|imagining that PETA understand the social, economic and ecological problems the collapse of animal husbandry would present and despite their rhetoric are actually calling for a staged withdrawal from the practice, but not having anything to back that up|
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commentsIf you were talking about another animal rights movement I might agree: but I'm pretty sure PETA's a complete clusterfuck.
And in any case: what a company is advocating and what they're advertising/what their followers are picking up doesn't always match up.
Are they the naked paint throwing kind or the firebombing your house with the burning bones of your dead relatives kind?: I'm not sure I can conceive of a middle ground.
Naked paint throwing: and occasionally I guess they like to kill large amounts of shelter animals
PETA sucks they kill their shelter animals: but animal husbandry is pretty bad for the environment, much more plant based food is needed to support livestock than if humans ate it themselves, it leads to deforestation, global warming, etc. It should be phased out in a realistic timeframe.
Up to a point I can agree with that: but livestock are a valuable source of energy converted from human-inedible foodstuffs, and much, much greater care has to be taken to balance a plant-based diet than an omnivorous one.
That's true though most people in today's modern world could at least pull vegetarianism off pretty easily, vegetarians are generally healthier than meat eaters if you look at the statistics: We really should be investing in creating nutritious vegan food and artificial meat and dairy, rendering the whole problem moot. Factory farming realy is horrific for the animals and it's going to be an environmental necessity in the coming decades
I don't know about environmental necessity, and particularly with intensive beef farming there seems to be evidence that it's a major polluter (thereby reducing productivity in the local area), and it's not really a vote winner in rural areas (fewer jobs): I do know I couldn't afford to live as a vegan/vegetarian, and I have relatively modest energy requirements and no medical problems requiring extra dietary care. The food security panic isn't new either, it's around 100 years old.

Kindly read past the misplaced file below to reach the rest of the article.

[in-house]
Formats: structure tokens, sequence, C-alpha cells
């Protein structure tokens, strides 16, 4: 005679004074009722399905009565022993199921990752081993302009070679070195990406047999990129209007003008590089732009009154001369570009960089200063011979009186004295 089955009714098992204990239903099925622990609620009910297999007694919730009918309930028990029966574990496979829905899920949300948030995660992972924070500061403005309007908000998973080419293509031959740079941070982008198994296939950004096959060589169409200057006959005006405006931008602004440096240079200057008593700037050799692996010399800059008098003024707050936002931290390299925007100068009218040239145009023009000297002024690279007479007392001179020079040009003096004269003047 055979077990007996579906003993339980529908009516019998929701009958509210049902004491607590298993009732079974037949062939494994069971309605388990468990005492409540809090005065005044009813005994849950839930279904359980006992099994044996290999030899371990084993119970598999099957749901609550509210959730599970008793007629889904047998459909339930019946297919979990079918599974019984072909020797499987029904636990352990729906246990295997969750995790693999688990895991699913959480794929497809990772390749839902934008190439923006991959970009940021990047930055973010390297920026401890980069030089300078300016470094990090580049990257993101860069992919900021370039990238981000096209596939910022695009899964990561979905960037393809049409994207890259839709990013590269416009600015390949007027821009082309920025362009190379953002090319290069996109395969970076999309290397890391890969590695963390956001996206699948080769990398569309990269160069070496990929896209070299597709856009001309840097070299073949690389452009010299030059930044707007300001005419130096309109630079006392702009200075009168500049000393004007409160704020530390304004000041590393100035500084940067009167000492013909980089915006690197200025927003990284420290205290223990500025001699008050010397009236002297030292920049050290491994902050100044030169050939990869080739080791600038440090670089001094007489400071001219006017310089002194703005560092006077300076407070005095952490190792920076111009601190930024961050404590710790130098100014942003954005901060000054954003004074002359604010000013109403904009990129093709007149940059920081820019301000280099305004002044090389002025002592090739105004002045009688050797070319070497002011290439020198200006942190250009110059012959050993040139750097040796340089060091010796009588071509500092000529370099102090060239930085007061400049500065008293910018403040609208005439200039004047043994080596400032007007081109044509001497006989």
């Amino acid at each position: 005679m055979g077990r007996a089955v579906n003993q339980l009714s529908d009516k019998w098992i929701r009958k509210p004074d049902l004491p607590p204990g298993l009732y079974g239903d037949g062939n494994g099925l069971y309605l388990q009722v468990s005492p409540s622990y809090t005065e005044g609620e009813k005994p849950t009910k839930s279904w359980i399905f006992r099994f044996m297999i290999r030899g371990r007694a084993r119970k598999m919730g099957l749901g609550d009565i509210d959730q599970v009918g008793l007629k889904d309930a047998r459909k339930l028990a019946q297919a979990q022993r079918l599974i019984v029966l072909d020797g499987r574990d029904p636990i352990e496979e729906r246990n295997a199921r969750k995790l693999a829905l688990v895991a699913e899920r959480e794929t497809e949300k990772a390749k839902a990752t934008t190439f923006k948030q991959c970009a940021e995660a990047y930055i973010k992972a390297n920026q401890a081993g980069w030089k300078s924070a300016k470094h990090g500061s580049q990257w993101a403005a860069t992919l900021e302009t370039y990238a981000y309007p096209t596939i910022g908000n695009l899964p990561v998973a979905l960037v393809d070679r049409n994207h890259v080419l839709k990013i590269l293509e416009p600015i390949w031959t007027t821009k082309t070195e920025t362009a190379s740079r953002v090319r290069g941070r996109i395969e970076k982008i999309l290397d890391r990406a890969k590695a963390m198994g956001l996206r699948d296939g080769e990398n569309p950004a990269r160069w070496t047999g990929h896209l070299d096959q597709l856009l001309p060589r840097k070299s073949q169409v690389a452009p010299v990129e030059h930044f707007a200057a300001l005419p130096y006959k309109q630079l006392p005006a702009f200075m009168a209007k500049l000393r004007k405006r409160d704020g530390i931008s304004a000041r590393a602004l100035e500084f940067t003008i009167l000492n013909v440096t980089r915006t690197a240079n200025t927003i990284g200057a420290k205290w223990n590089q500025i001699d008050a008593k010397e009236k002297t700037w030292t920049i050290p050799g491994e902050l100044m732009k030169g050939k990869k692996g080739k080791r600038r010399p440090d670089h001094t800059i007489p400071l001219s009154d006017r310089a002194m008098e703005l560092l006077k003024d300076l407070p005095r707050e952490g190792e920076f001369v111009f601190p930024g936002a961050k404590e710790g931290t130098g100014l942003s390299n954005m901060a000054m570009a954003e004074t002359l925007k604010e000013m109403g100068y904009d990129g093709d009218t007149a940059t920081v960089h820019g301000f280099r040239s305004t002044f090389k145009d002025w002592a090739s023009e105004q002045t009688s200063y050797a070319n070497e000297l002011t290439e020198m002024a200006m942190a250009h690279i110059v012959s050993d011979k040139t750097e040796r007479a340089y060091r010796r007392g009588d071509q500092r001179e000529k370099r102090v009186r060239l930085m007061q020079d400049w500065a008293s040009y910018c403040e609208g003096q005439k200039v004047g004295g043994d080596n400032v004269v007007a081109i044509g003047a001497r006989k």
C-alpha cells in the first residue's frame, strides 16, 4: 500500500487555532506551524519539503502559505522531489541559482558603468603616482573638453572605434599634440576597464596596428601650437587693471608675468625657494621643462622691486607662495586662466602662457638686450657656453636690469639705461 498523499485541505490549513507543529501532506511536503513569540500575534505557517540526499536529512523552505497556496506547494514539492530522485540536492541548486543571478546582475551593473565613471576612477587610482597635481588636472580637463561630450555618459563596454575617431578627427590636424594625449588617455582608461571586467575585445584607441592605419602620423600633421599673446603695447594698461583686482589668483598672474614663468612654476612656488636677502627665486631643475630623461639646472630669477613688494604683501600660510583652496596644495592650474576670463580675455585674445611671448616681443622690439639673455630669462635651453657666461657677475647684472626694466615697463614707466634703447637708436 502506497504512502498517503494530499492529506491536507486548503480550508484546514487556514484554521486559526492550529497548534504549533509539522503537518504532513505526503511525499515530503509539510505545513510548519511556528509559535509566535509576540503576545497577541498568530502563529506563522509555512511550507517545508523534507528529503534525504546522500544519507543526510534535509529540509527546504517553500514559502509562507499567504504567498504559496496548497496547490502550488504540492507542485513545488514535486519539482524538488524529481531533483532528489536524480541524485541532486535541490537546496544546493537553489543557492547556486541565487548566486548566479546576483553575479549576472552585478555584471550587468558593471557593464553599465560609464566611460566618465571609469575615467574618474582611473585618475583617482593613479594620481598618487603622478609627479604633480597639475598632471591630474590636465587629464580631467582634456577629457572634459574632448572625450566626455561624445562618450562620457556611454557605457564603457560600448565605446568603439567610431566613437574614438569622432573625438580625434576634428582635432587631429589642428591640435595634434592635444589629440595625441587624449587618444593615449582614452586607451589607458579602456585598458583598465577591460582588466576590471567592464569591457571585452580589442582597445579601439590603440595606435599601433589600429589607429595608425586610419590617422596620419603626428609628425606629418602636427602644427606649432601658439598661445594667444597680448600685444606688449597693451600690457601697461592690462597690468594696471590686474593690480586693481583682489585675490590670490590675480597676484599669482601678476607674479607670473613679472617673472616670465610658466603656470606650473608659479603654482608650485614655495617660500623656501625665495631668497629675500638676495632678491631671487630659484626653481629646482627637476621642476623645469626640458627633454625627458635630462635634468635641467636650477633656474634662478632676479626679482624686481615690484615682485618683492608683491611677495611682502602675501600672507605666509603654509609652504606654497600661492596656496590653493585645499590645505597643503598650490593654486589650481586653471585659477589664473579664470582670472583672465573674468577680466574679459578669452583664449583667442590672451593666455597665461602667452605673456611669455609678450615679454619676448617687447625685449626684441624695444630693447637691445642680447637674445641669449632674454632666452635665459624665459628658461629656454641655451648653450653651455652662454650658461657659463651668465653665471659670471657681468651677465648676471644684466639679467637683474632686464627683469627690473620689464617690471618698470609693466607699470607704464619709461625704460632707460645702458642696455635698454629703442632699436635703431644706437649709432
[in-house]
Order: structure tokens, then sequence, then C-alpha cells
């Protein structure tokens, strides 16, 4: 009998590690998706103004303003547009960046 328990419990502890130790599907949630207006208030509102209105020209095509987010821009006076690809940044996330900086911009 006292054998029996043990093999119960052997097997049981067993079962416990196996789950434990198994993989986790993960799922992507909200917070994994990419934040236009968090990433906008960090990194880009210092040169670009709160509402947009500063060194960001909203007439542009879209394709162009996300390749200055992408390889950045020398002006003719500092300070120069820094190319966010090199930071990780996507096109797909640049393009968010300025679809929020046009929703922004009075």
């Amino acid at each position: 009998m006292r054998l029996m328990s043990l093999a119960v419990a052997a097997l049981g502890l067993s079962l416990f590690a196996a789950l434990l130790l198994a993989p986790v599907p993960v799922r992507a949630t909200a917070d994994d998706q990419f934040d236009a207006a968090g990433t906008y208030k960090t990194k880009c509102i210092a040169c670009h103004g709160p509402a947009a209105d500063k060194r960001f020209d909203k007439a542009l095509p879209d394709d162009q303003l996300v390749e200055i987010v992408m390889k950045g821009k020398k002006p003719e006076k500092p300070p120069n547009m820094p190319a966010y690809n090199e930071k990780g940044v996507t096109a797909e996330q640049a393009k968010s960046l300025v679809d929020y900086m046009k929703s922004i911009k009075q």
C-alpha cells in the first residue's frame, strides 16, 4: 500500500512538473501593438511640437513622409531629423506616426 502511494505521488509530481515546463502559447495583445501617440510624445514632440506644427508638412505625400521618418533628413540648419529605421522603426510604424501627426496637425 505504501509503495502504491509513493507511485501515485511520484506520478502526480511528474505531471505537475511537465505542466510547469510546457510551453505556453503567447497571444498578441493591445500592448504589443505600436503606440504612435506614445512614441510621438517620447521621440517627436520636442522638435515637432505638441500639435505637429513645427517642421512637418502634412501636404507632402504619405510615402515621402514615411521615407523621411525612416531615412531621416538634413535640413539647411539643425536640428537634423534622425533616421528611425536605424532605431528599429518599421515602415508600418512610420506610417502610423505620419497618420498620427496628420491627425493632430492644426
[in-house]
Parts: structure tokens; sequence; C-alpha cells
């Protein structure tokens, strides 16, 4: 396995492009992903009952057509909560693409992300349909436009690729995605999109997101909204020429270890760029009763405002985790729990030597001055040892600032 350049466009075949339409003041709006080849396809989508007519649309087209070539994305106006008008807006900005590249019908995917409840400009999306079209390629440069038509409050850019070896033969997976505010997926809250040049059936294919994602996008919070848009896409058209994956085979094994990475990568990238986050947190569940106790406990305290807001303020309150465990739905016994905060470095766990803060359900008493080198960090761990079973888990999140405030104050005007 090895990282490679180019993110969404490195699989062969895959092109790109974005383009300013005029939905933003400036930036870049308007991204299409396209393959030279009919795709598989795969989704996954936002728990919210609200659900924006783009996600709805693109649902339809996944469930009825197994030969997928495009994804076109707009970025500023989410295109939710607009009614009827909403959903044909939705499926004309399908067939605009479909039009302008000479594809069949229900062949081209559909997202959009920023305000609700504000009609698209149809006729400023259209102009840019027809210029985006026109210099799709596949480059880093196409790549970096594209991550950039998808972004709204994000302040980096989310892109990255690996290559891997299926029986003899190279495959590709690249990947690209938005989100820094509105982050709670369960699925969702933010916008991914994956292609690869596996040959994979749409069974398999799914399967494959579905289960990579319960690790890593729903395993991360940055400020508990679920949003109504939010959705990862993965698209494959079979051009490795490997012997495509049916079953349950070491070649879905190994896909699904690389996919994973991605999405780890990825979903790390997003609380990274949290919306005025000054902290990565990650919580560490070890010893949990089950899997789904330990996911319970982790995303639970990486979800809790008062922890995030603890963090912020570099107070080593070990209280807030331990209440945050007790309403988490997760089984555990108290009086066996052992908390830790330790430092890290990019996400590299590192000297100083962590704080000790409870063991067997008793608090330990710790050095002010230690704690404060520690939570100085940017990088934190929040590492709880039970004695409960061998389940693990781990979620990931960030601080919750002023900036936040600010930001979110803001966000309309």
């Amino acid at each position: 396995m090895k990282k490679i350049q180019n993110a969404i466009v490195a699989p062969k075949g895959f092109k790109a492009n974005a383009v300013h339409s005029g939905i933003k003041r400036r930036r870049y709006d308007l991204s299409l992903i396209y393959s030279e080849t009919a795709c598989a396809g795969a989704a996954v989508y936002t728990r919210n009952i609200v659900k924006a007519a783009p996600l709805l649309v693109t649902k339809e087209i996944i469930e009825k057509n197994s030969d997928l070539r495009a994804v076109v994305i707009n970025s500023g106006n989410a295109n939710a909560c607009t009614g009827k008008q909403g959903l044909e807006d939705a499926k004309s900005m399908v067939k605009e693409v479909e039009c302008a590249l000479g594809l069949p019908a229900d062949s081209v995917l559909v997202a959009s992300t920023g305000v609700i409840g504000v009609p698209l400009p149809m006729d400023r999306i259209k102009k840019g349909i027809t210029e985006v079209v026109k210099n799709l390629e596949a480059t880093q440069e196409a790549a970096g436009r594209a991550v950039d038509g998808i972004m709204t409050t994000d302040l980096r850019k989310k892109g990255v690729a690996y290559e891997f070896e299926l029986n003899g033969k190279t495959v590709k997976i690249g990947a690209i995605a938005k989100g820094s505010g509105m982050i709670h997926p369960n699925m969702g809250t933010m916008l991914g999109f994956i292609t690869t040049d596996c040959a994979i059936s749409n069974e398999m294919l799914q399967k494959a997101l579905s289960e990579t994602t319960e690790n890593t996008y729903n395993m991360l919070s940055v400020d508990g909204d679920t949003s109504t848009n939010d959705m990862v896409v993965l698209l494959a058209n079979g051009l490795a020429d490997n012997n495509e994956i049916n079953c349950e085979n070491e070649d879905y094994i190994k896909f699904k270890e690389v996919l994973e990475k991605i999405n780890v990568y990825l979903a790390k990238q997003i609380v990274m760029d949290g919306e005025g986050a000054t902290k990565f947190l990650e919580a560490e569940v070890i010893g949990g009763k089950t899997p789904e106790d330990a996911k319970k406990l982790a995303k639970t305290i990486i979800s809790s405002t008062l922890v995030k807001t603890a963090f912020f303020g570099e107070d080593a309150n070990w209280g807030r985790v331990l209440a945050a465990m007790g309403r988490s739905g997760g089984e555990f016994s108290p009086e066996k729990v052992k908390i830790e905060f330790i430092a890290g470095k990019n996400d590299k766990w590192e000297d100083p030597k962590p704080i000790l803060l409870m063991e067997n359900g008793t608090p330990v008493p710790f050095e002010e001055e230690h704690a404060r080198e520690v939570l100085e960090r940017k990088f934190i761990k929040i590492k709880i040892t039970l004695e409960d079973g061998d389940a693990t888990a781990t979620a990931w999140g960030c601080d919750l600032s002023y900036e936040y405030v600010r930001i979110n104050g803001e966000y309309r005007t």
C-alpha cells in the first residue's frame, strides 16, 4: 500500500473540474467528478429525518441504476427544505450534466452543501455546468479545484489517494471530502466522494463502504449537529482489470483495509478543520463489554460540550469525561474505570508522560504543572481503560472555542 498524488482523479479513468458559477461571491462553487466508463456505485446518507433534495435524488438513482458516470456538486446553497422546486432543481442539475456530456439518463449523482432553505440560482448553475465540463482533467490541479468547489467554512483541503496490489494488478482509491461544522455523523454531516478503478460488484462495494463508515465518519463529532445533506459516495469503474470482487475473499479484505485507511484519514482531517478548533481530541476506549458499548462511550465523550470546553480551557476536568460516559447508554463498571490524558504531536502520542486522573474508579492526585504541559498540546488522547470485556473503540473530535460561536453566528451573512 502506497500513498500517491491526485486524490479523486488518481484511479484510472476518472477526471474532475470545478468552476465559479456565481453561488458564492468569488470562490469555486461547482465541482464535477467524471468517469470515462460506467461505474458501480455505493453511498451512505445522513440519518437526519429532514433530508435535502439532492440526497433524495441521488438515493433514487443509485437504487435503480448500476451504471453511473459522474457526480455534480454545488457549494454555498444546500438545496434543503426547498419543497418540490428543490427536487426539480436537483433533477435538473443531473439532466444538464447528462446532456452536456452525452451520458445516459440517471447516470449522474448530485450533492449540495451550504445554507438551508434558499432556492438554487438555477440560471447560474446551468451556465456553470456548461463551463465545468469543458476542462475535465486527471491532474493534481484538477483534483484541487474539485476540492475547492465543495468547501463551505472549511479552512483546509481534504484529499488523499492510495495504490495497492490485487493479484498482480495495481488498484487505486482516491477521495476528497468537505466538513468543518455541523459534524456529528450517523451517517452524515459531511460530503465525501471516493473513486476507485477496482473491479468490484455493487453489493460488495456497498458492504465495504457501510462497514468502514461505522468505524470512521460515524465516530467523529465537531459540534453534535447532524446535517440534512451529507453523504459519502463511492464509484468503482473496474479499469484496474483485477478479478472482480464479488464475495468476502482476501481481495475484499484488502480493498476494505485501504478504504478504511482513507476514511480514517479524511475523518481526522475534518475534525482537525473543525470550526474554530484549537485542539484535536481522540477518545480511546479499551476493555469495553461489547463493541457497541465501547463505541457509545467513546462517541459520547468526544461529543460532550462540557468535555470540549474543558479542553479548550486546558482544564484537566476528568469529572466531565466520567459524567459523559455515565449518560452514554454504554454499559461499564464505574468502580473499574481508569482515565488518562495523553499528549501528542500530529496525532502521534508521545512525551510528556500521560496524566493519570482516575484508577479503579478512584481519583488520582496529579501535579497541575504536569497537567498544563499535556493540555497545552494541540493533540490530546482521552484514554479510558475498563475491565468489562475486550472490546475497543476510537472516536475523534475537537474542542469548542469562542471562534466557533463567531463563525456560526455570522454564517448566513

You probably could afford vegetarianism, there's really nothing you need from meat that you can't get with dairy products: and between a still growing population, running out of freshwater, land degradation, all exacerbated by global warming, the math just doesn't add up and we're going to be in serious trouble if we don't phase out animal husbandry
I agree that animal husbandry is bad for the environment, my point was just that stopping it immediately rather than tapering it off would be pretty catastrophic: either you have a whole bunch of cows to kill and dispose of, or you have a whole bunch of cows to set loose and mess up numerous ecosystems.
And either option doesn't really do much good for the cows: which is the angle a lot of groups like PETA and a lot of vegans are working, and where I have a problem with their ideology.
Anyway, this brought up an interesting though: we've fabricated meat, and I'm all for continuing with that idea, but I wonder what resources and energy needs would be required to fabricate it on a worldwide scale? The energy in those calories has to come from somewhere.
Nobody seriously proposes suddenly letting them loose: Even euthanizing them all would be more ethical than forcing them to live as they are living, the more realistic option would be to simply stop breeding them, in a few years they'll be gone
With fabricated meat: it would ultimately take far less energy than to feed and support an animal for years to get the same amount of meat